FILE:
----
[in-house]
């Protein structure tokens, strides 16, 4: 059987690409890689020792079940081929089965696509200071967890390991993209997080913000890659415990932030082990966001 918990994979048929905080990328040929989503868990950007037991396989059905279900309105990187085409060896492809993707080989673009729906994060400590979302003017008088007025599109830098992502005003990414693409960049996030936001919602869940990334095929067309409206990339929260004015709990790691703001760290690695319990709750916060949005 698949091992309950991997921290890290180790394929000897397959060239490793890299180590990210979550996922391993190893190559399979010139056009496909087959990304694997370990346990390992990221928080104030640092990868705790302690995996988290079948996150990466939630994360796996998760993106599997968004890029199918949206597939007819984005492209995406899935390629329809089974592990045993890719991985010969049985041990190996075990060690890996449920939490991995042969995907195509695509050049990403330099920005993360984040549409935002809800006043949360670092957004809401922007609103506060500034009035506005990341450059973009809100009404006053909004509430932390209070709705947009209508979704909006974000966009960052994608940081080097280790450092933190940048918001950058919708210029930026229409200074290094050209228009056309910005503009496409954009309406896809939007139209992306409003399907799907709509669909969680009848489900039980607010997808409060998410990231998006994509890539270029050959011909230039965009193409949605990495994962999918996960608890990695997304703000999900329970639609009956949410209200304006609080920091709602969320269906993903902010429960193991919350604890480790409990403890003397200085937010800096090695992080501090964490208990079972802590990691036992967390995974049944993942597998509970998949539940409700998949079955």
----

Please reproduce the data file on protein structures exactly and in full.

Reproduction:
[in-house]
């Protein structure tokens, strides 16, 4: 059987690409890689020792079940081929089965696509200071967890390991993209997080913000890659415990932030082990966001 918990994979048929905080990328040929989503868990950007037991396989059905279900309105990187085409060896492809993707080989673009729906994060400590979302003017008088007025599109830098992502005003990414693409960049996030936001919602869940990334095929067309409206990339929260004015709990790691703001760290690695319990709750916060949005 698949091992309950991997921290890290180790394929000897397959060239490793890299180590990210979550996922391993190893190559399979010139056009496909087959990304694997370990346990390992990221928080104030640092990868705790302690995996988290079948996150990466939630994360796996998760993106599997968004890029199918949206597939007819984005492209995406899935390629329809089974592990045993890719991985010969049985041990190996075990060690890996449920939490991995042969995907195509695509050049990403330099920005993360984040549409935002809800006043949360670092957004809401922007609103506060500034009035506005990341450059973009809100009404006053909004509430932390209070709705947009209508979704909006974000966009960052994608940081080097280790450092933190940048918001950058919708210029930026229409200074290094050209228009056309910005503009496409954009309406896809939007139209992306409003399907799907709509669909969680009848489900039980607010997808409060998410990231998006994509890539270029050959011909230039965009193409949605990495994962999918996960608890990695997304703000999900329970639609009956949410209200304006609080920091709602969320269906993903902010429960193991919350604890480790409990403890003397200085937010800096090695992080501090964490208990079972802590990691036992967390995974049944993942597998509970998949539940409700998949079955």